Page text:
My personal pair of Lofgren Engineer Boots in black Chromexcel leather.
Spend enough time looking at reproduction leather jackets and you’re bound to come across the term “tea core”. No, it’s not a form of British old age pensioner punk rock, it’s a term to describe a kind of leather. But what does it mean? Let’s find out.
The term “teacore” comes from the Japanese term 茶芯 (chashin) for a kind of leather that is brown and has been surface-dyed another color, usually black. The character 茶 means “tea” but it also is short for “the color brown”. Meanwhile, 芯 means “core”. So really, the term “teacore” should be “brown core” or even “brown base” in this case.
Why does teacore matter?
I’ve seen some people describe teacore leather as a much-ado-about-nothing hipster term, while other people seem to consider teacore leather as divine mana from the gods that has no equal. The truth, as always, is somewhere in the middle.
In the context of reproduction clothing, teacore is a detail not wildly unlike raw or one-wash denim that fades with wear and time. That is, you’re or using wearing teacore leather as part of a journey to watch it evolve and take on character and “patina”. I put the last term in quotation marks only because technically “patina” is a green or brown film that grows on metal such as bronze because of oxidation. That said, in the heritage clothing world, "patina" has entered the lexicon and changed in meaning to refer to leather aging.
Another important consideration is that when we’re reproducing leather items such as jackets, boots, belts etc. and looking at vintage originals for reference, there’s a lot of instances of “teacore” leather in the past. Here’s a prime example, a black leather “barnstormer” coat that’s from the 1930s or ‘40s:
Here's my personal Codina Leather belt in black Hermann Oak tooling leather:
And my personal The Rite Stuff x Wild Frontier Goods ‘Blackburn’ belt in Shonan Benz leather that’s been surface hand-dyed black with sumi ink:
However, think back to most black leather items you've bought in the past few decades at a regular store or the mall: were any of them teacore? Odds are, no. Instead, they were drum dyed black with the dye striking all the way through the leather. When this leather scuffs and ages, it reveals a grey color underneath, or maybe even a green-grey or greyish brown. Again, that’s because it’s not a surface-level dye but one that went through.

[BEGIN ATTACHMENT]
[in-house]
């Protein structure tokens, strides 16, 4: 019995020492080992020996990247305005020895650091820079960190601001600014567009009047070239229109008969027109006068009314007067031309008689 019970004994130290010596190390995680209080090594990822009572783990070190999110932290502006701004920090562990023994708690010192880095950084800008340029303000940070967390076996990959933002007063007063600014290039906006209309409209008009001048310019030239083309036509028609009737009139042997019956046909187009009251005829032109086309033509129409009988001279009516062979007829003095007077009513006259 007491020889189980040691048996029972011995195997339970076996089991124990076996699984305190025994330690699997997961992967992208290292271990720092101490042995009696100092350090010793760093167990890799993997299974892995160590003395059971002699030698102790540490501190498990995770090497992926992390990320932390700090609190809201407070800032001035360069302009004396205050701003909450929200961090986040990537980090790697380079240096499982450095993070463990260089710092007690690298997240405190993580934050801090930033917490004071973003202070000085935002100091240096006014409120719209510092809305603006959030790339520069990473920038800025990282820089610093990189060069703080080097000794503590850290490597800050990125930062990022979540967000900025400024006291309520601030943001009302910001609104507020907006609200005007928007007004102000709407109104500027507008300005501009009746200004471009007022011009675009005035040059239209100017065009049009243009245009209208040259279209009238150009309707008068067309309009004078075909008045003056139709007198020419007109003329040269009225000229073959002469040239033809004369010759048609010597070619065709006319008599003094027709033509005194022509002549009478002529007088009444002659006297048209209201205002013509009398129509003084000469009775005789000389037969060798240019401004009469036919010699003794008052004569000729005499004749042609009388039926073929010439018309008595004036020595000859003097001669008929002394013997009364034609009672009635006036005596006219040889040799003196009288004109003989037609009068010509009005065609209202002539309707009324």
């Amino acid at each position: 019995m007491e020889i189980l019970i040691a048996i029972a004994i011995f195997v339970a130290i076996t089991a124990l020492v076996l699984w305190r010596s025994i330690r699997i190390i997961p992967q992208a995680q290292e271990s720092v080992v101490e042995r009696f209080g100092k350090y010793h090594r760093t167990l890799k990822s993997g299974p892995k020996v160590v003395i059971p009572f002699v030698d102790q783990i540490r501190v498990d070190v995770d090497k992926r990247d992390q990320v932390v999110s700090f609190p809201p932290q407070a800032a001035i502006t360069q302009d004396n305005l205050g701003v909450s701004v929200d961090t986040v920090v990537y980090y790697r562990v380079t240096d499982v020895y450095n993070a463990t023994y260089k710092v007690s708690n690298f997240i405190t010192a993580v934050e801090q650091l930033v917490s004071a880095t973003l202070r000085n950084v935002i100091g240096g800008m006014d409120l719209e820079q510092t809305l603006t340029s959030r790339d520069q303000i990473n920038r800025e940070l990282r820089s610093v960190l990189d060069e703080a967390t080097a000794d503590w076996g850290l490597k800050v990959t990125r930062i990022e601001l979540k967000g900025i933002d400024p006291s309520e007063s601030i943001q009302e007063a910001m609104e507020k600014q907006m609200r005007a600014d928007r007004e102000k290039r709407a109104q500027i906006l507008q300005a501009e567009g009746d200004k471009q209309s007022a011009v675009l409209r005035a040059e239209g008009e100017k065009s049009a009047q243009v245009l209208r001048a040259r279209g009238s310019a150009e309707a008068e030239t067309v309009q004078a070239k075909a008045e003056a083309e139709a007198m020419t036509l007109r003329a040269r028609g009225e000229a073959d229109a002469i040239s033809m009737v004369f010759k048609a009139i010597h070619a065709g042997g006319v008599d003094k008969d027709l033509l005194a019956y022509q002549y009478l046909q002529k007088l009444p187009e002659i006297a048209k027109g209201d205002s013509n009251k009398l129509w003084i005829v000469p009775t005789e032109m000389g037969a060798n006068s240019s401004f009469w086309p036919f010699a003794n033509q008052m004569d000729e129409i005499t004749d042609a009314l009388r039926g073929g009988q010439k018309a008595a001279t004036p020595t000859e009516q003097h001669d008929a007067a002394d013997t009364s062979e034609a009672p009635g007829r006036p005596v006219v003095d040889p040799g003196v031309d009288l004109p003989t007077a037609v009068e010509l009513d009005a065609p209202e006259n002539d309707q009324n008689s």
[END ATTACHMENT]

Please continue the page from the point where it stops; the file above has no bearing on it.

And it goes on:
For example, the leather on this 1980s or '90s Schott Perfecto:
Note how the edge of the leather pull tab on the zipper is not brown but grey.
Now, was all vintage leather teacore? No, but it was more commonly found in jackets and boots, say, pre-1960s. For example, here's a 1930s Sears Hercules half belt jacket posted by Rivet Head that was made in a chrome-tanned black that was drum dyed and only shows a greyish-brown coming through in areas of wear:
Zen and the art of leather appreciation
Another aspect of why teacore came into the denimhead world is that it relates to the Japanese concept of wabi-sabi (侘寂), or loosely translated, “subdued, austere beauty” and “rustic patina”. This concept relates to the Buddhist teaching of the “three marks of existence”, or “impermanence”, “suffering/dissatisfaction/unease”, and “without a lasting essence”.
Wabi-sabi aesthetics are generally characterized by a rough, rustic and austere nature that are meant to invoke serene melancholy and contemplation in the viewer as they ponder the fleeting nature of their existence. This in turn helps them on their path to enlightenment.
For example, the rock garden at the Ryoan-ji Temple in Kyoto, Japan when I visited it in 2015:
The clay wall, which is stained by age with subtle brown and orange tones, reflects "sabi" and the rock garden represents "wabi", according to Morigami Shouyo in his book "侘び然び幽玄のこころ" ("The heart of wabi-sabi and yugen).
Taken from a purely context-free perspective, there’s also something to be said for black and tan color contrast as an aesthetic as well:
Who offers teacore leather?
Horween tumbled black Chromexcel leather, image courtesy of OA Leather.
Although it seemed as if teacore leather fell by the wayside in recent decades, some leather tanneries kept offering all along while others revived it due to modern demand. Some of the most famous black teacore leathers available today include:
-Hermann Oak bridle and tooling leather
-Shinki front quarter horsehide
-Bill Kelso Liberty horsehide
-SB Foot Black Klondike and Prairie leathers
Of course a leather artisan can also hand dye brown or natural-colored leather with a black top coat to create a teacore leather as well.
So the next time you see teacore leather bring mentioned online and wonder what the big deal is, that’s a brief overview to get you started!